I wrote earlier this week about the excellent work NPR and the Center for Public Integrity did for an in-depth series on worker deaths in grain bins. Now there are even more stories on the subject, including a PBS segment and several pieces in the Kansas City Star. Plus, Salon has published “When workers die: “And nobody called 911″” by CPI’s Jim Morris and WBEZ’s Chip Mitchell. It’s a chilling follow-up to the reporters’ earlier piece, “They were not thinking of him as a human being,” about temporary worker Carlos Centeno, who died from severe burns after plant managers refused to call 911 following a chemical spill.

Dorry Samuels of National COSH put together a list of links to all the grain bin stories:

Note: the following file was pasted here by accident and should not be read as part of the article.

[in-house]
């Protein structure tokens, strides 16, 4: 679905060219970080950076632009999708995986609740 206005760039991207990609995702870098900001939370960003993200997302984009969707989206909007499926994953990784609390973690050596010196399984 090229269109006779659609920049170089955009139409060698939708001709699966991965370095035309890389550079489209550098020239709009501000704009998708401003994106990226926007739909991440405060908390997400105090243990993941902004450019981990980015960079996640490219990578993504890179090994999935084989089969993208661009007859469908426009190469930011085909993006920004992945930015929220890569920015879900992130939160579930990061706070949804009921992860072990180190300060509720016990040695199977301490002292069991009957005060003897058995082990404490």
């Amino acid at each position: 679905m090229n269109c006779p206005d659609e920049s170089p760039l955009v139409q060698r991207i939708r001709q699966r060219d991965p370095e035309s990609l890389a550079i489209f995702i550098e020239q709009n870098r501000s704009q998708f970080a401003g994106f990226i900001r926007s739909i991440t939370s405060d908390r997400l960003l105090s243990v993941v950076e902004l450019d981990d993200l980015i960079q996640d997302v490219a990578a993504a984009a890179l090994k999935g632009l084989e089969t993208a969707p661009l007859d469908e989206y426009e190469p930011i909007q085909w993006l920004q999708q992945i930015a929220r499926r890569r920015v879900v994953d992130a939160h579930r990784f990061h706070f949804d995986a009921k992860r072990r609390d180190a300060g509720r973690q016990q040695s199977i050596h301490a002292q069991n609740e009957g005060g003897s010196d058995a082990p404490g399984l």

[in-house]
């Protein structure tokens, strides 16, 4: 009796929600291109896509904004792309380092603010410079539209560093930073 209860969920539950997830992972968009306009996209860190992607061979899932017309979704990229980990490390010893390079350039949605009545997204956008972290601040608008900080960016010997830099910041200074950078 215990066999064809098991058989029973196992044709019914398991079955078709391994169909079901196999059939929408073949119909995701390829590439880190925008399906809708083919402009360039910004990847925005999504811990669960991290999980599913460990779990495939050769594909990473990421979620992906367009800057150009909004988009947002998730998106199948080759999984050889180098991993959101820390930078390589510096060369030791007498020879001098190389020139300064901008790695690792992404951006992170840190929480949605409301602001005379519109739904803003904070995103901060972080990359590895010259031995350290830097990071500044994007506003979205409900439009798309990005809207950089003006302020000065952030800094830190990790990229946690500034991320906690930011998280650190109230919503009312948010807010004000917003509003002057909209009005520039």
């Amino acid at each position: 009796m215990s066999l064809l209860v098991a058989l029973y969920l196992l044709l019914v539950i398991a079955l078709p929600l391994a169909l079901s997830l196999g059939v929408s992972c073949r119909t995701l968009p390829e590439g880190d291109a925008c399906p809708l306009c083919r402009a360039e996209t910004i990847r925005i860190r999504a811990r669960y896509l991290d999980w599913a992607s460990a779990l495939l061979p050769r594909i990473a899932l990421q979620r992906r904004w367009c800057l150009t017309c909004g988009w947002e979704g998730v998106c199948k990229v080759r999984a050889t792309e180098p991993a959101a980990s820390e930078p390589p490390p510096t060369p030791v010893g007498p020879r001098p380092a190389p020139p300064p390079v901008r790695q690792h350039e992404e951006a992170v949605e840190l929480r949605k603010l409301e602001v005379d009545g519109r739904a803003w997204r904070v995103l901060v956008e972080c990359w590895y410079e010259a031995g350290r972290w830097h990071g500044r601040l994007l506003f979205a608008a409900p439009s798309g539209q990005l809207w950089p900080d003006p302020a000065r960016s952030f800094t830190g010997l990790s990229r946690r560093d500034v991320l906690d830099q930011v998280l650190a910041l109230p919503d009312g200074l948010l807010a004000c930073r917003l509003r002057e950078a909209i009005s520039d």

NPR

Center for Public Integrity

Kansas City Star

PBS

 

Harvest Public Media

(supplies content to farm country public radio stations)

This is terrific reporting work on important issues — take a look if you haven’t already.

Comments

  1. #1 Mark Gottlieb
    Boston MA
    March 29, 2013

    It is about time that this issue got some national media attention. The fact that the CPI/NPR investigation has generated more media to further propel these practices and their consequences into the public’s consciousness demonstrates that people DO care about the safety of workers when they have the chance to understand when it is callously disregarded, as is too often the case.

  2. #2 cjon
    Missorui
    March 30, 2013

    KCUR’s Central Standard did a companion piece as well. (KCUR is home base for Harvest Public Media). You can see & hear it here: http://kcur.org/post/grain-deadly-business